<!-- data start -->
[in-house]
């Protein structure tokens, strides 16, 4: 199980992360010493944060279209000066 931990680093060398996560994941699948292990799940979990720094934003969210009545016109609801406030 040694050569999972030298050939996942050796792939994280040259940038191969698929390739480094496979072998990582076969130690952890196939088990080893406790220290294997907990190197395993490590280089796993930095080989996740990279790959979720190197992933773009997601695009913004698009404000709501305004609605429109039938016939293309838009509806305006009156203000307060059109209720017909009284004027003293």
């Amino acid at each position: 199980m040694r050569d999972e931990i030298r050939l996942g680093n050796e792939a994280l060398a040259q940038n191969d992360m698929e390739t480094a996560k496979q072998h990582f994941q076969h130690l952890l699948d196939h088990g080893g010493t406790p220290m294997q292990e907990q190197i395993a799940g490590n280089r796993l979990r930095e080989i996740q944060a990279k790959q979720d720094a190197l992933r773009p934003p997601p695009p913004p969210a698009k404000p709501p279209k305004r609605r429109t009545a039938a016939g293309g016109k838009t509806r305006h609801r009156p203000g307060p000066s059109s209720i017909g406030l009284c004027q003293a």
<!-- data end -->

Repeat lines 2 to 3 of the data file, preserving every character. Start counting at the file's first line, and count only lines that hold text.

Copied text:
């Protein structure tokens, strides 16, 4: 199980992360010493944060279209000066 931990680093060398996560994941699948292990799940979990720094934003969210009545016109609801406030 040694050569999972030298050939996942050796792939994280040259940038191969698929390739480094496979072998990582076969130690952890196939088990080893406790220290294997907990190197395993490590280089796993930095080989996740990279790959979720190197992933773009997601695009913004698009404000709501305004609605429109039938016939293309838009509806305006009156203000307060059109209720017909009284004027003293």
């Amino acid at each position: 199980m040694r050569d999972e931990i030298r050939l996942g680093n050796e792939a994280l060398a040259q940038n191969d992360m698929e390739t480094a996560k496979q072998h990582f994941q076969h130690l952890l699948d196939h088990g080893g010493t406790p220290m294997q292990e907990q190197i395993a799940g490590n280089r796993l979990r930095e080989i996740q944060a990279k790959q979720d720094a190197l992933r773009p934003p997601p695009p913004p969210a698009k404000p709501p279209k305004r609605r429109t009545a039938a016939g293309g016109k838009t509806r305006h609801r009156p203000g307060p000066s059109s209720i017909g406030l009284c004027q003293a």